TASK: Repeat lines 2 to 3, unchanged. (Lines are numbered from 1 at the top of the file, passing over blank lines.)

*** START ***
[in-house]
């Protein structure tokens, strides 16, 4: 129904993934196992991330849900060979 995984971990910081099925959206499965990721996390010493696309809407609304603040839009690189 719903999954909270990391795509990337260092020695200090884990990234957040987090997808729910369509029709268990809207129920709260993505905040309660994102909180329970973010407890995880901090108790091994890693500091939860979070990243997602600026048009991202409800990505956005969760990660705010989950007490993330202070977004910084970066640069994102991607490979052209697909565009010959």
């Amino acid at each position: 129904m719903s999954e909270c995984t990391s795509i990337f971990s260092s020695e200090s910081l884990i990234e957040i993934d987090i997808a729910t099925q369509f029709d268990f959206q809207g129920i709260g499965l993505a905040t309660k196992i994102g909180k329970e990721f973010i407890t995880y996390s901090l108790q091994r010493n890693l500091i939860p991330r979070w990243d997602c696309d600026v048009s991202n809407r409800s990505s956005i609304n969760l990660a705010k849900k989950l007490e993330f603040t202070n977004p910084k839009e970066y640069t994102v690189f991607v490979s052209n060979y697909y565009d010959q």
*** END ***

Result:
């Protein structure tokens, strides 16, 4: 129904993934196992991330849900060979 995984971990910081099925959206499965990721996390010493696309809407609304603040839009690189 719903999954909270990391795509990337260092020695200090884990990234957040987090997808729910369509029709268990809207129920709260993505905040309660994102909180329970973010407890995880901090108790091994890693500091939860979070990243997602600026048009991202409800990505956005969760990660705010989950007490993330202070977004910084970066640069994102991607490979052209697909565009010959």
């Amino acid at each position: 129904m719903s999954e909270c995984t990391s795509i990337f971990s260092s020695e200090s910081l884990i990234e957040i993934d987090i997808a729910t099925q369509f029709d268990f959206q809207g129920i709260g499965l993505a905040t309660k196992i994102g909180k329970e990721f973010i407890t995880y996390s901090l108790q091994r010493n890693l500091i939860p991330r979070w990243d997602c696309d600026v048009s991202n809407r409800s990505s956005i609304n969760l990660a705010k849900k989950l007490e993330f603040t202070n977004p910084k839009e970066y640069t994102v690189f991607v490979s052209n060979y697909y565009d010959q």